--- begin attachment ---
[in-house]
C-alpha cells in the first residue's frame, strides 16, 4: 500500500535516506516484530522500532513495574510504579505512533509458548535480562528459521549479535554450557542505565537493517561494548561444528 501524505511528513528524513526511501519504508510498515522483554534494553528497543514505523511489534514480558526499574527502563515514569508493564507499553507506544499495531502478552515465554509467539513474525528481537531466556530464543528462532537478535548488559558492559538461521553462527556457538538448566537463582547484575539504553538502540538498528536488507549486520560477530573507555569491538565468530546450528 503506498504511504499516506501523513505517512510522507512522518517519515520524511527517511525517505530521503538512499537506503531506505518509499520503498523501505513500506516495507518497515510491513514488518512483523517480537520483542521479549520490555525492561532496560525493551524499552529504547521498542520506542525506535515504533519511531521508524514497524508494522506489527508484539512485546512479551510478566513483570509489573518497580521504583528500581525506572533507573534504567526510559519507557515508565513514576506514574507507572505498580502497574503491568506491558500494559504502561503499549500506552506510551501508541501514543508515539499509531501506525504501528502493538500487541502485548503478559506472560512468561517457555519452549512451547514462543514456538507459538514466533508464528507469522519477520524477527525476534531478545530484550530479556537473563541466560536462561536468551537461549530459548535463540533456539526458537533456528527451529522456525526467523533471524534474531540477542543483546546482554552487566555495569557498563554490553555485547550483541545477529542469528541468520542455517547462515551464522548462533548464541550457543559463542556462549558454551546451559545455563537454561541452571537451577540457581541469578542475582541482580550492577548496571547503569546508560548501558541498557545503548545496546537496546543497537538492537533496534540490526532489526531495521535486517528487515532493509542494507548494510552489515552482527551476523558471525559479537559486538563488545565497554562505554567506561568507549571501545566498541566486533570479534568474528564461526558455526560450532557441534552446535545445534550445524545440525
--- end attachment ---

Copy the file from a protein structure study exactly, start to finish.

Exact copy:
[in-house]
C-alpha cells in the first residue's frame, strides 16, 4: 500500500535516506516484530522500532513495574510504579505512533509458548535480562528459521549479535554450557542505565537493517561494548561444528 501524505511528513528524513526511501519504508510498515522483554534494553528497543514505523511489534514480558526499574527502563515514569508493564507499553507506544499495531502478552515465554509467539513474525528481537531466556530464543528462532537478535548488559558492559538461521553462527556457538538448566537463582547484575539504553538502540538498528536488507549486520560477530573507555569491538565468530546450528 503506498504511504499516506501523513505517512510522507512522518517519515520524511527517511525517505530521503538512499537506503531506505518509499520503498523501505513500506516495507518497515510491513514488518512483523517480537520483542521479549520490555525492561532496560525493551524499552529504547521498542520506542525506535515504533519511531521508524514497524508494522506489527508484539512485546512479551510478566513483570509489573518497580521504583528500581525506572533507573534504567526510559519507557515508565513514576506514574507507572505498580502497574503491568506491558500494559504502561503499549500506552506510551501508541501514543508515539499509531501506525504501528502493538500487541502485548503478559506472560512468561517457555519452549512451547514462543514456538507459538514466533508464528507469522519477520524477527525476534531478545530484550530479556537473563541466560536462561536468551537461549530459548535463540533456539526458537533456528527451529522456525526467523533471524534474531540477542543483546546482554552487566555495569557498563554490553555485547550483541545477529542469528541468520542455517547462515551464522548462533548464541550457543559463542556462549558454551546451559545455563537454561541452571537451577540457581541469578542475582541482580550492577548496571547503569546508560548501558541498557545503548545496546537496546543497537538492537533496534540490526532489526531495521535486517528487515532493509542494507548494510552489515552482527551476523558471525559479537559486538563488545565497554562505554567506561568507549571501545566498541566486533570479534568474528564461526558455526560450532557441534552446535545445534550445524545440525